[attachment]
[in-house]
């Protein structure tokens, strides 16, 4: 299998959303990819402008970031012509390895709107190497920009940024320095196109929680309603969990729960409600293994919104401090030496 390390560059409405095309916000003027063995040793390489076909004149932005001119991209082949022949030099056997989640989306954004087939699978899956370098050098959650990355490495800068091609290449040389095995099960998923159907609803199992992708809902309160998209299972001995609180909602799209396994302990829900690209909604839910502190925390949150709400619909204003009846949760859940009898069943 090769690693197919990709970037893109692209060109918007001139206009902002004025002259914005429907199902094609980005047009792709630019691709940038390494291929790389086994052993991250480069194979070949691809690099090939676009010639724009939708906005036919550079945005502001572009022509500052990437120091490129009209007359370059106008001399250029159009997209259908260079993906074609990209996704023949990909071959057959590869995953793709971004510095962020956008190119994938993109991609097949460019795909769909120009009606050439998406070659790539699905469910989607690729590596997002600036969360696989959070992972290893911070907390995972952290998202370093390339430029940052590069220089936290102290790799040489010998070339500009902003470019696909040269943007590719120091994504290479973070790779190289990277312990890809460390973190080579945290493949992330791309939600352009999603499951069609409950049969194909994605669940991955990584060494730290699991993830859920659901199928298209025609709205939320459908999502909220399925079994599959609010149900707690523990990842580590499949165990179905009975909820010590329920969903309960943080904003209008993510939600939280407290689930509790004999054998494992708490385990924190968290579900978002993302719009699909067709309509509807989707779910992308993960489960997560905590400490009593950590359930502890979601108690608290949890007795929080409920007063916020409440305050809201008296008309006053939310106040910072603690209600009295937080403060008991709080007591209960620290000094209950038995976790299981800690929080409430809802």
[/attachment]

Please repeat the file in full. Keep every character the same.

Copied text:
[in-house]
């Protein structure tokens, strides 16, 4: 299998959303990819402008970031012509390895709107190497920009940024320095196109929680309603969990729960409600293994919104401090030496 390390560059409405095309916000003027063995040793390489076909004149932005001119991209082949022949030099056997989640989306954004087939699978899956370098050098959650990355490495800068091609290449040389095995099960998923159907609803199992992708809902309160998209299972001995609180909602799209396994302990829900690209909604839910502190925390949150709400619909204003009846949760859940009898069943 090769690693197919990709970037893109692209060109918007001139206009902002004025002259914005429907199902094609980005047009792709630019691709940038390494291929790389086994052993991250480069194979070949691809690099090939676009010639724009939708906005036919550079945005502001572009022509500052990437120091490129009209007359370059106008001399250029159009997209259908260079993906074609990209996704023949990909071959057959590869995953793709971004510095962020956008190119994938993109991609097949460019795909769909120009009606050439998406070659790539699905469910989607690729590596997002600036969360696989959070992972290893911070907390995972952290998202370093390339430029940052590069220089936290102290790799040489010998070339500009902003470019696909040269943007590719120091994504290479973070790779190289990277312990890809460390973190080579945290493949992330791309939600352009999603499951069609409950049969194909994605669940991955990584060494730290699991993830859920659901199928298209025609709205939320459908999502909220399925079994599959609010149900707690523990990842580590499949165990179905009975909820010590329920969903309960943080904003209008993510939600939280407290689930509790004999054998494992708490385990924190968290579900978002993302719009699909067709309509509807989707779910992308993960489960997560905590400490009593950590359930502890979601108690608290949890007795929080409920007063916020409440305050809201008296008309006053939310106040910072603690209600009295937080403060008991709080007591209960620290000094209950038995976790299981800690929080409430809802």